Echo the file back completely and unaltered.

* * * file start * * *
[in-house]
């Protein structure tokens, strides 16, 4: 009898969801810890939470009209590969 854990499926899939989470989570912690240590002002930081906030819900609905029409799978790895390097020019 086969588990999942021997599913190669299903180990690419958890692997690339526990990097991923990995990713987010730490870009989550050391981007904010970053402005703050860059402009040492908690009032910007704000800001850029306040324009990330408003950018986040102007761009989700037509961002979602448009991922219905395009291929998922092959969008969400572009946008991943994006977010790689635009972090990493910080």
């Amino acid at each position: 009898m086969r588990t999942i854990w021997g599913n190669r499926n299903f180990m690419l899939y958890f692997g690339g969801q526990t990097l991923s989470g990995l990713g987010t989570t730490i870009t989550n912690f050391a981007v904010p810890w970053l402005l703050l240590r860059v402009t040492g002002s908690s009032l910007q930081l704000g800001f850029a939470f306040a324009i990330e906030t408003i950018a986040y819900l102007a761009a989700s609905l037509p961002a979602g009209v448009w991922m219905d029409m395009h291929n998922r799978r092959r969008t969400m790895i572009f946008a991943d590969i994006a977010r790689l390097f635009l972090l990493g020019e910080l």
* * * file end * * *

[in-house]
């Protein structure tokens, strides 16, 4: 009898969801810890939470009209590969 854990499926899939989470989570912690240590002002930081906030819900609905029409799978790895390097020019 086969588990999942021997599913190669299903180990690419958890692997690339526990990097991923990995990713987010730490870009989550050391981007904010970053402005703050860059402009040492908690009032910007704000800001850029306040324009990330408003950018986040102007761009989700037509961002979602448009991922219905395009291929998922092959969008969400572009946008991943994006977010790689635009972090990493910080």
């Amino acid at each position: 009898m086969r588990t999942i854990w021997g599913n190669r499926n299903f180990m690419l899939y958890f692997g690339g969801q526990t990097l991923s989470g990995l990713g987010t989570t730490i870009t989550n912690f050391a981007v904010p810890w970053l402005l703050l240590r860059v402009t040492g002002s908690s009032l910007q930081l704000g800001f850029a939470f306040a324009i990330e906030t408003i950018a986040y819900l102007a761009a989700s609905l037509p961002a979602g009209v448009w991922m219905d029409m395009h291929n998922r799978r092959r969008t969400m790895i572009f946008a991943d590969i994006a977010r790689l390097f635009l972090l990493g020019e910080l």